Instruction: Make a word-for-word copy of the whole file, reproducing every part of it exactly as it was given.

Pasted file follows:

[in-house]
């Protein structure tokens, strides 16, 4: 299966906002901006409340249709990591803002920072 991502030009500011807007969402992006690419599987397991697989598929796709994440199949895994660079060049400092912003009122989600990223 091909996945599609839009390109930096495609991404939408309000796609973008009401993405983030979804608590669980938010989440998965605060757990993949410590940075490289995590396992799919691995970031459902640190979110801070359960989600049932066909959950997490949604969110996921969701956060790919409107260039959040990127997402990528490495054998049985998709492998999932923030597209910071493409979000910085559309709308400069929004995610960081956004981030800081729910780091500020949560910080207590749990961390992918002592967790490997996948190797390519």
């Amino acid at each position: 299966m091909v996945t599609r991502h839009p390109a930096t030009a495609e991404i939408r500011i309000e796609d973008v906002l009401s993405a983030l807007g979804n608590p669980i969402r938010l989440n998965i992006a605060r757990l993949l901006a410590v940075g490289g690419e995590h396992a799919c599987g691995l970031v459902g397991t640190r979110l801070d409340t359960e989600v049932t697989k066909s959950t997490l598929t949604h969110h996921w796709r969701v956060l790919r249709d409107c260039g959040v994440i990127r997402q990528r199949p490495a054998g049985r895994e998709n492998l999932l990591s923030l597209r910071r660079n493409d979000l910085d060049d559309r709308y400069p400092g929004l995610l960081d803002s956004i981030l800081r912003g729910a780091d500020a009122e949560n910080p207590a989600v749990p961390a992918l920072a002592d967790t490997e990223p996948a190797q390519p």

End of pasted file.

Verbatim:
[in-house]
């Protein structure tokens, strides 16, 4: 299966906002901006409340249709990591803002920072 991502030009500011807007969402992006690419599987397991697989598929796709994440199949895994660079060049400092912003009122989600990223 091909996945599609839009390109930096495609991404939408309000796609973008009401993405983030979804608590669980938010989440998965605060757990993949410590940075490289995590396992799919691995970031459902640190979110801070359960989600049932066909959950997490949604969110996921969701956060790919409107260039959040990127997402990528490495054998049985998709492998999932923030597209910071493409979000910085559309709308400069929004995610960081956004981030800081729910780091500020949560910080207590749990961390992918002592967790490997996948190797390519």
């Amino acid at each position: 299966m091909v996945t599609r991502h839009p390109a930096t030009a495609e991404i939408r500011i309000e796609d973008v906002l009401s993405a983030l807007g979804n608590p669980i969402r938010l989440n998965i992006a605060r757990l993949l901006a410590v940075g490289g690419e995590h396992a799919c599987g691995l970031v459902g397991t640190r979110l801070d409340t359960e989600v049932t697989k066909s959950t997490l598929t949604h969110h996921w796709r969701v956060l790919r249709d409107c260039g959040v994440i990127r997402q990528r199949p490495a054998g049985r895994e998709n492998l999932l990591s923030l597209r910071r660079n493409d979000l910085d060049d559309r709308y400069p400092g929004l995610l960081d803002s956004i981030l800081r912003g729910a780091d500020a009122e949560n910080p207590a989600v749990p961390a992918l920072a002592d967790t490997e990223p996948a190797q390519p």